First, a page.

How Princess Anne escaped a kidnapping at gunpoint with a backward somersault. Yes, she’s all kinds of awesome

“Not bloody likely”

She’s the feistiest, no-nonsense Royal offspring in The Crown yet she’s even tougher in real life – as she proved by thwarting a terrifying kidnap attempt by a gunman who shot and injured two police officers, her chauffeur and a journalist while trying to drag her from her car

Words Michelle Davies

The would-be abductor struck as Anne, then 24, was being driven along the Mall towards Buckingham Palace on March 20, 1974 with her first husband, Captain Mark Phillips, who’d she married the year previously. Suddenly a Ford Escort cut in front of them, forcing them to stop, and a man later identified as Ian Ball got out to confront the princess in the back seat. He was armed with two guns, yelling ‘open or I’ll shoot!’and was determined to capture Anne.

‘He opened the door and said I had to go with him and I said I didn’t think I wanted to go,’ Princess Anne recalled some years later, during an appearance on the TV talk show, Parkinson. ‘We had a fairly low-key discussion about the fact that I wasn’t going to go anywhere, and wouldn’t it be much better if he went away and we’d all forget about it.’ She was actually being restrained in her retelling, however, because according to witnesses at the scene, what the princess actually retorted to Ball was ‘not bloody likely’.

Ball, however, was undeterred. He’d spent two years planning the kidnap, even renting a house in Fleet, Hampshire, not far from where Anne and Mark lived at the time. On his person was a long, rambling ransom letter addressed to the Queen; he wanted the monarch to pay £3 million to the NHS to improve the care and treatment of psychiatric patients – of which he was one. He’d targeted her daughter because, at the time, Anne had celebrity status in Britain after being named the BBC’s Sports Personality Of The Year in 1971 for winning the European Eventing Championship at the age of 21. Of all the Royal children to kidnap, she was the biggest prize.

The great escape

But Ball, 26, hadn’t banked on Anne’s stubbornness. She refused to get out of the car even after those trying to protect her were shot, including her personal police officer, Inspector James Beaton. Ball then tried to yank her from her seat and in the struggle her dress was ripped down the back. ‘I lost my rag at that stage,’ she recalled. ‘He started pulling my arm and Mark was holding onto me and we maintained the status quo for quite a bit, because I wasn’t going anywhere, put it that way.’ Her husband later admitted he felt powerless having seen the others wounded. ‘I was frightened, I don’t mind admitting it,’ he said.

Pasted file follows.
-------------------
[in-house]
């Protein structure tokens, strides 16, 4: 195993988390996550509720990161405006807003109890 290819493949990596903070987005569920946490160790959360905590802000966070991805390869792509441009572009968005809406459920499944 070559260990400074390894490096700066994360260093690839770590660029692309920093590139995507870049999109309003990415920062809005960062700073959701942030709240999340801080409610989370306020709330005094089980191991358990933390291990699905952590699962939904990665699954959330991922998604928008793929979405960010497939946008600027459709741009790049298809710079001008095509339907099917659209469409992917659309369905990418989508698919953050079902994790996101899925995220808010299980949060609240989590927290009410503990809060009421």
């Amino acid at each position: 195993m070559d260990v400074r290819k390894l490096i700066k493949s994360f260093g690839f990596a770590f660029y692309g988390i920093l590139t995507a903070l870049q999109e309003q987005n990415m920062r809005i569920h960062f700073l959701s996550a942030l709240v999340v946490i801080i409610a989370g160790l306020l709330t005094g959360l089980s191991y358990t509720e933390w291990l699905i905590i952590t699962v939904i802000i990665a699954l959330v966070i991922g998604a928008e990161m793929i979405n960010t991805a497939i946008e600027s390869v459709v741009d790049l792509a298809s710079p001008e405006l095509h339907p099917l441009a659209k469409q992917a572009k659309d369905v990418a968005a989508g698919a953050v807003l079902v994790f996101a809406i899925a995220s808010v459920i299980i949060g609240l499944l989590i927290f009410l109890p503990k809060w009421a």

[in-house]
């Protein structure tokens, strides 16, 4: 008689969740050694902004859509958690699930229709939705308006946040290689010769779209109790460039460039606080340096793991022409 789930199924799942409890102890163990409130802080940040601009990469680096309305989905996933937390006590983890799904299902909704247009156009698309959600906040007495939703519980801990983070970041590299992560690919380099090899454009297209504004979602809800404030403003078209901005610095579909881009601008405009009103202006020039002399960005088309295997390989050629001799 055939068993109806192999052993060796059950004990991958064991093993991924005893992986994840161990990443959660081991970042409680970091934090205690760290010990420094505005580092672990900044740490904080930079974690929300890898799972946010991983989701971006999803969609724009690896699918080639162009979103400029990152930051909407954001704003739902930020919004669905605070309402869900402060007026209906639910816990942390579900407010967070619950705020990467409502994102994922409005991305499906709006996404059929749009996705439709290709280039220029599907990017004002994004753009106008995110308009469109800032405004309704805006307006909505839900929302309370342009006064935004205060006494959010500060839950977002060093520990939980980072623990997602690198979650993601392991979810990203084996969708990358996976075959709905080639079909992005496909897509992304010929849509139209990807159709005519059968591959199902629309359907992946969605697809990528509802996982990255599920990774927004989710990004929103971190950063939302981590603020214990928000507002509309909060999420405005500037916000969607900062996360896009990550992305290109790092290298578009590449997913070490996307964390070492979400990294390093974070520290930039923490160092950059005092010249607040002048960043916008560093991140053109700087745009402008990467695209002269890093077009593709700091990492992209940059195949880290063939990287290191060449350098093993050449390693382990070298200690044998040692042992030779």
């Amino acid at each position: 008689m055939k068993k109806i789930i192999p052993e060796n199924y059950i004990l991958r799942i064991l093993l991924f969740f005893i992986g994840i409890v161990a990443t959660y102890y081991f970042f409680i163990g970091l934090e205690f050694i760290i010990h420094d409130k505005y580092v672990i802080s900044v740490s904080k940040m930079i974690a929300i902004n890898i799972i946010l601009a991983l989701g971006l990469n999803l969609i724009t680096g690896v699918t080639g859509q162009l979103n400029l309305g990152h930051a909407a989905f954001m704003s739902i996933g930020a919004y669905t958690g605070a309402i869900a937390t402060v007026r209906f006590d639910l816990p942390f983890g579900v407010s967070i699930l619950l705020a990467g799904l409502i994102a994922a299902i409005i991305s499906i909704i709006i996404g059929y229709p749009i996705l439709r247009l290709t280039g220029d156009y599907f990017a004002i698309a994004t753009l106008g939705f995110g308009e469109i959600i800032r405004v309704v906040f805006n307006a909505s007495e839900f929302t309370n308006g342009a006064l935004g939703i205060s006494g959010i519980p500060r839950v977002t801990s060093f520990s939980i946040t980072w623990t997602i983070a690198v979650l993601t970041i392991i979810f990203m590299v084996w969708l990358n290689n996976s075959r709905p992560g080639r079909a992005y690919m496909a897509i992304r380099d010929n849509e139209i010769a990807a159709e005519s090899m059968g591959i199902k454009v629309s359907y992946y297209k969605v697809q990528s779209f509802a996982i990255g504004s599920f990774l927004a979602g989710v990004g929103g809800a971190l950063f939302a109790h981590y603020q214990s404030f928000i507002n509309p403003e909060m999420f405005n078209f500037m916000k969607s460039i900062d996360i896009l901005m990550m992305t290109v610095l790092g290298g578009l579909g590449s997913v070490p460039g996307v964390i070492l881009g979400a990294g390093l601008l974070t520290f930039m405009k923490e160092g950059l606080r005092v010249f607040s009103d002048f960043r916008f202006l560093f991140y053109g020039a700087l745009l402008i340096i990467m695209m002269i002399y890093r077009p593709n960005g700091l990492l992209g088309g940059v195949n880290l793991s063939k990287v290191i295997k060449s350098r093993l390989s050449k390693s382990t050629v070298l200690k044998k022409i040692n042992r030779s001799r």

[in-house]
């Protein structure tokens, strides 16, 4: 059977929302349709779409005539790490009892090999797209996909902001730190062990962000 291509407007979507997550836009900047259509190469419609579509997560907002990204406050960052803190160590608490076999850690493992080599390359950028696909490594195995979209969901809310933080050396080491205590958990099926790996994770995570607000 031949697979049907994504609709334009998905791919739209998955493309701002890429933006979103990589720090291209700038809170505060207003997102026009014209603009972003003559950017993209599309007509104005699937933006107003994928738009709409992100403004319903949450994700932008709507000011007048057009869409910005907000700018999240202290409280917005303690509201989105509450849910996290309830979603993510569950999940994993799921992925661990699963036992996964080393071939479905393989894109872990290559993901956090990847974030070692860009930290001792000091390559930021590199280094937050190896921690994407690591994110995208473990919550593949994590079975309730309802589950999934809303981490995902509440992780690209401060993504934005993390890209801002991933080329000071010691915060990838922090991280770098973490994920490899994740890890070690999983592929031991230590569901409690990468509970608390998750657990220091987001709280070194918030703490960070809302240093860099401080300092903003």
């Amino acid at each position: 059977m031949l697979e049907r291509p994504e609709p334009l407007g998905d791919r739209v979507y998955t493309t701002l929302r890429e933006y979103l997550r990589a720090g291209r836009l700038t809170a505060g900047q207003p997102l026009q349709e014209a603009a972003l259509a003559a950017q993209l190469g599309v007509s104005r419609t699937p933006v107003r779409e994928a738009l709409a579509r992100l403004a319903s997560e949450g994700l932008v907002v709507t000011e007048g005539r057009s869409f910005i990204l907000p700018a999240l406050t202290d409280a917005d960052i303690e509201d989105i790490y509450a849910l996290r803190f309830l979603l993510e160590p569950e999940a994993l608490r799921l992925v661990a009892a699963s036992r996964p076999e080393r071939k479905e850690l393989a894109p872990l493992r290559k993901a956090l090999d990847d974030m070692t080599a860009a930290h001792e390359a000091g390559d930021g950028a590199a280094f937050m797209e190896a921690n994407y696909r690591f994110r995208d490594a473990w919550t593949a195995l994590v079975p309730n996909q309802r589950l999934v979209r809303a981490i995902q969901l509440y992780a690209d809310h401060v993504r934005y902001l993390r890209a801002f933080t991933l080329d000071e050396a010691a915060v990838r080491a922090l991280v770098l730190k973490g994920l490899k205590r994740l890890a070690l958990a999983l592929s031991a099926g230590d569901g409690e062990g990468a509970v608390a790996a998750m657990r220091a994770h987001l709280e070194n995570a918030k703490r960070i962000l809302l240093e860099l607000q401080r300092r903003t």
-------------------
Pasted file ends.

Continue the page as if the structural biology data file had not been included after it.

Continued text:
The tussle saw Anne and Mark thrown to the floor of the car. ‘I was basically lying flat on my back and Mark was half on top – that was how we ended up after this tug-o’-war, sort of collapsed in a heap,’ Anne said. ‘But I could reach the door handle behind my head and I opened the door and literally pulled my feet over my head and did a backward somersault into the road.’

Shortly afterwards more police arrived and Ball was arrested as he tried to flee into nearby St James’s Park. Still as forthright as ever despite her ordeal, Anne barked at them to hurry up and catch him with a cry of ‘come on, now’s your chance!’

Princess Anne

The scene after the kidnap attempt on the Mall near Buckingham Palace (Getty Images)

Meghan’s hostage training

At his subsequent trial, Ball, who had previously been diagnosed as schizophrenic, pleaded guilty to two charges of attempted murder and one charge of attempted kidnap. An order was made under the Mental Health Act for him to be detained at Hampton hospital for an unspecified amount of time. Anne has never commented on Ball’s fate, but acknowledged how lucky she was to escape from him. ‘There was only one man,’ she said. ‘If there had more than one it might have been a different story.’

 

Source: How Princess Anne escaped a kidnapping at gunpoint with a backward somersault. Yes, she’s all kinds of awesome | Marie Claire

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